How COVID-19 has accelerated the development of vaccines and medicinal therapies: lessons for the future of regulation
By Malka Fraiman and Paulien Nuyts
The COVID-19 pandemic has had a profound impact on countries across the world and, in the absence of any known therapies, galvanized a global race to find safe and effective treatments and vaccines. Regulators have responded swiftly to help expedite drug development and approval. This blog focuses on two of the geographies most affected by COVID-19, Europe and the United States of America (US), and specifically the response of the European Medicines Agency (EMA) and the US Food and Drug Administration (FDA). It considers the challenges and opportunities that arise from the changes in the regulatory landscape and the implications for the future of medicines regulation.
By Dr Francesca Properzi, PhD. Research Manager, and Maria João Cruz, Research Analyst, Centre for Health Solutions
This week we launched the fourth in our series of reports highlighting the impact of artificial intelligence (AI) across the biopharma value chain. Our report, Intelligent drug supply chain: Creating value from AI, explores the digital transformation of biopharma’s global supply chains and how AI can help improve value and manage risks more effectively. Given the unprecedented challenges as a result of the COVID-19 pandemic, the report also considers the role that AI can play in helping supply chains respond, recover and thrive.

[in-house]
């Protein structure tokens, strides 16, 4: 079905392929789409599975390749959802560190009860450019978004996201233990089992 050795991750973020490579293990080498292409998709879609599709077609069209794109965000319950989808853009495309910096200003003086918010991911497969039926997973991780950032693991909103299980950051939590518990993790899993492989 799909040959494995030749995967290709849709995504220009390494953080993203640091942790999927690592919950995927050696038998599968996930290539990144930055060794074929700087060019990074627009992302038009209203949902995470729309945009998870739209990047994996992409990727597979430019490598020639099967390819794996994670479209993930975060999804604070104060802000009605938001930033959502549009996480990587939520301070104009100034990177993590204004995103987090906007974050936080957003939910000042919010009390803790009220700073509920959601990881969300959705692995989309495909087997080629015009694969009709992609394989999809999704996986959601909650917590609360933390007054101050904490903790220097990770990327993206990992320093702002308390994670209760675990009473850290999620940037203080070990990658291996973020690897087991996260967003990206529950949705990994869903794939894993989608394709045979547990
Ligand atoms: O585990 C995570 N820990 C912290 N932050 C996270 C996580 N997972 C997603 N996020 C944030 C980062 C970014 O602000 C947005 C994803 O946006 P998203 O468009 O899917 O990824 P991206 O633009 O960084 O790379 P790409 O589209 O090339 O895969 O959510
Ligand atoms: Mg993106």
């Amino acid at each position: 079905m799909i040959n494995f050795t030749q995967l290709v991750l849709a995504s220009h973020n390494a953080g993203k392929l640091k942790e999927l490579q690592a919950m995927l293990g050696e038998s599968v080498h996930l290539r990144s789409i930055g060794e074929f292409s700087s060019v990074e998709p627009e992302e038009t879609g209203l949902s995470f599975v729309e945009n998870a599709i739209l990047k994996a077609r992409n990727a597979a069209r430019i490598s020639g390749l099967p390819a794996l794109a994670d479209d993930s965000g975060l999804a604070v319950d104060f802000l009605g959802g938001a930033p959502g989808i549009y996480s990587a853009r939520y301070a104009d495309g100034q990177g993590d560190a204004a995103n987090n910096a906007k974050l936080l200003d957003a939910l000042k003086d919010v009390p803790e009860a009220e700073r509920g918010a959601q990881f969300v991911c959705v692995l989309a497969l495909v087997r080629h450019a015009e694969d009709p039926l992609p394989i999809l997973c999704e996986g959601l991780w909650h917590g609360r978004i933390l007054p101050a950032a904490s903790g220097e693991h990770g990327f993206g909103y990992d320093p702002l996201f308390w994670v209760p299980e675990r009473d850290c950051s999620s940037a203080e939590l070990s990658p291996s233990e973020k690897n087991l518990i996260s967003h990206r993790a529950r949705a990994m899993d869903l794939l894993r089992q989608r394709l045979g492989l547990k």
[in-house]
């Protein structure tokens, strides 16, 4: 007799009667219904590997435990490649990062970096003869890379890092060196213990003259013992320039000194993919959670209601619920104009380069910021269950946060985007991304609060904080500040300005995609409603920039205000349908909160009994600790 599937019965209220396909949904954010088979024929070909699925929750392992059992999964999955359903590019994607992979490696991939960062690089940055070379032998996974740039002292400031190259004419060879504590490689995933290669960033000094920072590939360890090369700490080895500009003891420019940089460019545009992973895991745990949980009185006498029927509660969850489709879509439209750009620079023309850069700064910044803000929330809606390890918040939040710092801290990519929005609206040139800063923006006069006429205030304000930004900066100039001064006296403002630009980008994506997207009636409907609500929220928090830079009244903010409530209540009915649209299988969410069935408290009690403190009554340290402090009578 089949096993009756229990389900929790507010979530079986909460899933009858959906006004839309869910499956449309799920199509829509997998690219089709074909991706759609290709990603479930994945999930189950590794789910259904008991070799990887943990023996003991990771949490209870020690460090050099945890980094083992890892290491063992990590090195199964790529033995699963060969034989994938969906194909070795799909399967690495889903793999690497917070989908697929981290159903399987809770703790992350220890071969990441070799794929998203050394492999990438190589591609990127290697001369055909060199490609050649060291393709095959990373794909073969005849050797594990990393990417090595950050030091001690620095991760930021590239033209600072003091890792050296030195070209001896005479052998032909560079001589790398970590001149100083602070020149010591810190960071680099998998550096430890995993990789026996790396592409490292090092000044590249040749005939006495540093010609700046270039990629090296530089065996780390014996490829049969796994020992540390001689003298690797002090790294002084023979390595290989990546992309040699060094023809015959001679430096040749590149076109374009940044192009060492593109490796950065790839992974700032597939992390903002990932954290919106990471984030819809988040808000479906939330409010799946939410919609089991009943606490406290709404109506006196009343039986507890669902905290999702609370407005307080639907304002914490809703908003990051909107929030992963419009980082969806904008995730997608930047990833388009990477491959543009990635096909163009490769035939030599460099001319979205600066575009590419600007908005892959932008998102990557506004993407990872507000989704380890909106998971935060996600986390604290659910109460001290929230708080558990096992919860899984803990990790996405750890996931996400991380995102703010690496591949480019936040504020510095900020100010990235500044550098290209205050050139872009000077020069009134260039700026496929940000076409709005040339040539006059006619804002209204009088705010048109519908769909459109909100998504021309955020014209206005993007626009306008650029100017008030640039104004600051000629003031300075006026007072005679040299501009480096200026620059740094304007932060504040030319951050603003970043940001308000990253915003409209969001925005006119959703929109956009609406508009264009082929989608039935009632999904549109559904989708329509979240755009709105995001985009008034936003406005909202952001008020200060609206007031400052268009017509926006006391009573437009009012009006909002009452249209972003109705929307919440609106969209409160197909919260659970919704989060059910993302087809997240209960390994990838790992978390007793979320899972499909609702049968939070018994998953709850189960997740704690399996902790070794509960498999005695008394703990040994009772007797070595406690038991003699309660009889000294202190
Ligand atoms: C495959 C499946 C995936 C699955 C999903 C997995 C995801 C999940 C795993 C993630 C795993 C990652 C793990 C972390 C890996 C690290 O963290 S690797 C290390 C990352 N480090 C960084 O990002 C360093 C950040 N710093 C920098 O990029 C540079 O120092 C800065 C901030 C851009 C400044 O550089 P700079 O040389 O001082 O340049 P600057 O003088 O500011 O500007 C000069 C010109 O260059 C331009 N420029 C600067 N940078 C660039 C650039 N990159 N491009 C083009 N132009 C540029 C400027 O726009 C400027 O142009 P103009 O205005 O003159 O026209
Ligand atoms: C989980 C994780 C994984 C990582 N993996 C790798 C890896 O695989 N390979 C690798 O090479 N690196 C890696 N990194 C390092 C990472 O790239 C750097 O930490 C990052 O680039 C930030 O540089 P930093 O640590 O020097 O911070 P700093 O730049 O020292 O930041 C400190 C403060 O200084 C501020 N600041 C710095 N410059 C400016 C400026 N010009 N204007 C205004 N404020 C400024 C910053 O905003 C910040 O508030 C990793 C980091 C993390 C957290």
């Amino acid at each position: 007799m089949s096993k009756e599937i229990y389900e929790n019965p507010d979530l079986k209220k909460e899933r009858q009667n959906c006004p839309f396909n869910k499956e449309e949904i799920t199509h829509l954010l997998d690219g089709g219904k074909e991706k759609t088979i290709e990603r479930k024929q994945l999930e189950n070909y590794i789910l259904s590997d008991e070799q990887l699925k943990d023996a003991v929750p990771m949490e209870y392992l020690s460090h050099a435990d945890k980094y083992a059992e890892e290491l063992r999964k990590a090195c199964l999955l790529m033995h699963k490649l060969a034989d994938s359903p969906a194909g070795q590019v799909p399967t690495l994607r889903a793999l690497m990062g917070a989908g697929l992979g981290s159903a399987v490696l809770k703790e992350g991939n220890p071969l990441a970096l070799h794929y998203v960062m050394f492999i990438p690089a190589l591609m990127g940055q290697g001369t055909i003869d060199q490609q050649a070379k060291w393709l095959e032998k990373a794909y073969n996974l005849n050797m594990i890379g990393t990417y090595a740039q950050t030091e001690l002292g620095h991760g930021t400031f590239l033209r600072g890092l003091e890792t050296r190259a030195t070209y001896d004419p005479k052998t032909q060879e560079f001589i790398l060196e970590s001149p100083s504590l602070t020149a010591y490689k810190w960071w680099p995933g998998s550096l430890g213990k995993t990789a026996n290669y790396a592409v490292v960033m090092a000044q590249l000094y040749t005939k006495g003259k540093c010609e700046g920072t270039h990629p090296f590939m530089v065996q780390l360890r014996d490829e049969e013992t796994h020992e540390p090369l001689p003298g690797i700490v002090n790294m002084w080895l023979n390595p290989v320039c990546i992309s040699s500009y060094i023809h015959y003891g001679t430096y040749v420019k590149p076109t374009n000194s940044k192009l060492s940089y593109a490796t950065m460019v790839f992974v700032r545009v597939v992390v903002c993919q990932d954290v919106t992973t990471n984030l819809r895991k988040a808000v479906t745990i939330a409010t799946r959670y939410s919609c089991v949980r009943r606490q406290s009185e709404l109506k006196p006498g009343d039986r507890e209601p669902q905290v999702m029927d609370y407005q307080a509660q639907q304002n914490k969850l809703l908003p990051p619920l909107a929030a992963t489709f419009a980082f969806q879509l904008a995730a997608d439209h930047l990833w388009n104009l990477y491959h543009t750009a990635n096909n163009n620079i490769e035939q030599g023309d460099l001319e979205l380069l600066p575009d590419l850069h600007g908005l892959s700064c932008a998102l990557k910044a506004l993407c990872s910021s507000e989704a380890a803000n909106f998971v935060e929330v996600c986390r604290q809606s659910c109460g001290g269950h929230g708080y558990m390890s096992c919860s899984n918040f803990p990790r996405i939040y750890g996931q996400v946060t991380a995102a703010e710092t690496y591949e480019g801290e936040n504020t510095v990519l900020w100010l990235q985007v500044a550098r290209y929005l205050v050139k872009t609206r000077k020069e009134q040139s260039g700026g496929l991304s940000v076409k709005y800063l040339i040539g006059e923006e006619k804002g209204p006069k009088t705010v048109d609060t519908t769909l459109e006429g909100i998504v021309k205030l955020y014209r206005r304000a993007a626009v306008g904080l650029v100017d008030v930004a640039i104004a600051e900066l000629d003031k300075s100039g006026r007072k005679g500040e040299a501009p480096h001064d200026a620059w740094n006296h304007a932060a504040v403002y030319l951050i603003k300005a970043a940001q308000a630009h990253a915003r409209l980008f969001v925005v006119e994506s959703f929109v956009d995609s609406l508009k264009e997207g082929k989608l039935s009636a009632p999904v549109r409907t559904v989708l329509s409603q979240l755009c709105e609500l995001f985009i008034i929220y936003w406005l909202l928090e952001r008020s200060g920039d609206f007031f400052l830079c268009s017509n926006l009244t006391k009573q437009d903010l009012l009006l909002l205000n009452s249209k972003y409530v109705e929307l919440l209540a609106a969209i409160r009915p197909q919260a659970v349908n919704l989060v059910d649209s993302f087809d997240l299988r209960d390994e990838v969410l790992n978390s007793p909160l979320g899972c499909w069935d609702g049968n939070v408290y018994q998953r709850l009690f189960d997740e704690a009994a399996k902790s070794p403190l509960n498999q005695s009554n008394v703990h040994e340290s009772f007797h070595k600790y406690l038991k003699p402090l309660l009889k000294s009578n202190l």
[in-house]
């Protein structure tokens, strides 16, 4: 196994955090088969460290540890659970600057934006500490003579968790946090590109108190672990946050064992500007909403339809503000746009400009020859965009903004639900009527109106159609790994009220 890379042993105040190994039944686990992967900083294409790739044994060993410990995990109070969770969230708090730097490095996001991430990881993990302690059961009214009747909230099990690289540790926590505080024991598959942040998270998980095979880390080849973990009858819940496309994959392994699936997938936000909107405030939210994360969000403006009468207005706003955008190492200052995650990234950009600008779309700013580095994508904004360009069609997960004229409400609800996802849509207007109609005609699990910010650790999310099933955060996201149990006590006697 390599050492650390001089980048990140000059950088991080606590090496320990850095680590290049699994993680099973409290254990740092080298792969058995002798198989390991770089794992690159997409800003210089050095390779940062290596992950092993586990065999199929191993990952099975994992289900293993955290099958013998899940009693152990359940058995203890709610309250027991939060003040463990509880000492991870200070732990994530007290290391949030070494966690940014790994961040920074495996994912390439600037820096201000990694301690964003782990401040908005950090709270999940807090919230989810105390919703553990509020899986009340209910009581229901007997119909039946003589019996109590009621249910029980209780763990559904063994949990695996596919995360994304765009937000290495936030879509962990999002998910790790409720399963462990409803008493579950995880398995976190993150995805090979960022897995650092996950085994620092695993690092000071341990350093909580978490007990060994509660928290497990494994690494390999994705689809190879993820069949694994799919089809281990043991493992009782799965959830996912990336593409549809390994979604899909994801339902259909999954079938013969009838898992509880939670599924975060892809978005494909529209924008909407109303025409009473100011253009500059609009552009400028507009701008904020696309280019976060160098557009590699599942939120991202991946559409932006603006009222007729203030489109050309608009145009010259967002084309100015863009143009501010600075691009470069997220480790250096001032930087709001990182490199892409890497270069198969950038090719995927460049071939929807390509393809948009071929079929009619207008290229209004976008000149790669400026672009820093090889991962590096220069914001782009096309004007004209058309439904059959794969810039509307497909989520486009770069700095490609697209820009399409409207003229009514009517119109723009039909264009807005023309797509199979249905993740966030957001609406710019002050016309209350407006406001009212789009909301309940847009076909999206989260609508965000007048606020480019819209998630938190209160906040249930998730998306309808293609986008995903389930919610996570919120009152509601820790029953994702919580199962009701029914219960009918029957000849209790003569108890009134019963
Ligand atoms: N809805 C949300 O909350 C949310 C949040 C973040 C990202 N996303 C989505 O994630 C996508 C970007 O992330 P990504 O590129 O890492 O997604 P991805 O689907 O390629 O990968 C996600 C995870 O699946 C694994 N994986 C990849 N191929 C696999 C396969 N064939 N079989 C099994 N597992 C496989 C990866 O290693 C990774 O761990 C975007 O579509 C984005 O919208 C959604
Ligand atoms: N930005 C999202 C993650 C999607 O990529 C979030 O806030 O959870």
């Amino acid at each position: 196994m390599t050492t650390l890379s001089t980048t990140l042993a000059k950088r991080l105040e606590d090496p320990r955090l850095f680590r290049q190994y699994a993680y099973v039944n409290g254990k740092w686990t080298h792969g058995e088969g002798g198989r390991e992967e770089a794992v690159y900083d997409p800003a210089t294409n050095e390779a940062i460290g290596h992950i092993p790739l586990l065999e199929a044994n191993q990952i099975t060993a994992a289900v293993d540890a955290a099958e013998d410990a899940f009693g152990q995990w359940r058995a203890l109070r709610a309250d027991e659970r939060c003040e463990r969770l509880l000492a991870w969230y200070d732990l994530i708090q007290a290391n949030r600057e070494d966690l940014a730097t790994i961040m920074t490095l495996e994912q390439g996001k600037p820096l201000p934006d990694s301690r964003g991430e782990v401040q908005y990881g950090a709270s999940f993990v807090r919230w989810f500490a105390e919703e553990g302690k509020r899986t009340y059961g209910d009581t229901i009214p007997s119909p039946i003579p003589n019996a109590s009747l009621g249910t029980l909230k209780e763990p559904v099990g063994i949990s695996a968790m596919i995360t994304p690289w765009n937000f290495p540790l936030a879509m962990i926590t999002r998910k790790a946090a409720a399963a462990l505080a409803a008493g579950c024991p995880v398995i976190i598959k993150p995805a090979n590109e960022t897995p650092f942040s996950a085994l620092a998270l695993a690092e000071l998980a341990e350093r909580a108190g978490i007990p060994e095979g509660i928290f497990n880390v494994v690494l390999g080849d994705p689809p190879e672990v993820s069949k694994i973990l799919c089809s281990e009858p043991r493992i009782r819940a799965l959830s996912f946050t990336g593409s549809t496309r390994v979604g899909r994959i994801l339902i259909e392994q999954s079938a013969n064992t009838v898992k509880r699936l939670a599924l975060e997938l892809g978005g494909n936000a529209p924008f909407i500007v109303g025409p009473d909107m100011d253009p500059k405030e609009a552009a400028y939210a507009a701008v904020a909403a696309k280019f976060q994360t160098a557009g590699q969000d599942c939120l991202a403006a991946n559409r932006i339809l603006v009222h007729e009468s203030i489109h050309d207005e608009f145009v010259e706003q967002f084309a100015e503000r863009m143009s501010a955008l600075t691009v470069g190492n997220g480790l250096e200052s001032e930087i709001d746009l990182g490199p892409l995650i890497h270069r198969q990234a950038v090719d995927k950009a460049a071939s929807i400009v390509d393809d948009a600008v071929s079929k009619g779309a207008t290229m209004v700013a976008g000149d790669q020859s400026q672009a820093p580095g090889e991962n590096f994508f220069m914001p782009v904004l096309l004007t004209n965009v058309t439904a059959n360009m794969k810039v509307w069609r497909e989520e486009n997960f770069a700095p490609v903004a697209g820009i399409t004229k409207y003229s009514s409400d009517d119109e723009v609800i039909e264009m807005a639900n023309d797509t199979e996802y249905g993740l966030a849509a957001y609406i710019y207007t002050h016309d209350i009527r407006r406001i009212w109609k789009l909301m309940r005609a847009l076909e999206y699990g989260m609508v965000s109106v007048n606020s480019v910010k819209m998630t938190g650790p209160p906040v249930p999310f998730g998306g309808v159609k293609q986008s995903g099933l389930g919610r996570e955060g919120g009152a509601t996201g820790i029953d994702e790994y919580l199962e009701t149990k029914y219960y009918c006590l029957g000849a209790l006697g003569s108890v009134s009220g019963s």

By Karen Taylor, Director, and Maria João Cruz, Research Analyst, Centre for Health Solutions
The London Marathon was meant to take place on Sunday, April 26, but was postponed until October due to the COVID-19 pandemic. This was a great disappointment to the 40,000 people intending to take part, as well as the thousands of charities that the runners were raising money for. In its place social media launched a 2.6 challenge campaign urging the public to run, walk, cycle or skip over 2.6 miles, 26 minutes or even 26 miles in the garden. The challenge went viral and within two days over £6.6 million had been raised. Feeling humbled by the efforts of so many people got us thinking about another important race that we are all invested in, the race to find an effective vaccine against SARS-CoV-2 (the virus that causes COVID-19). Serendipitously, this past week was World Immunisation Week. Consequently, this blog provides a progress report on the race to develop a vaccine and why, despite the race being more of a sprint than a marathon, the prospect of a reliable vaccine for use in the general population is still some 18 months away.1
By Pratik Avhad, Senior Analyst, Insight
From being nowhere on the global pharmaceutical (pharma) map in 1970 to playing key role in delivering high-quality and affordable generic drugs worldwide, the Indian pharma industry has come a long way. In the first blog of our series on the ‘pharmacy of the world’, we looked at the factors behind its evolution and highlighted some of the recent domestic and international challenges which have resulted in a period of more volatile and somewhat stagnant growth. This blog explores new initiatives that the industry has embarked on to tackle these challenges and kick-start growth.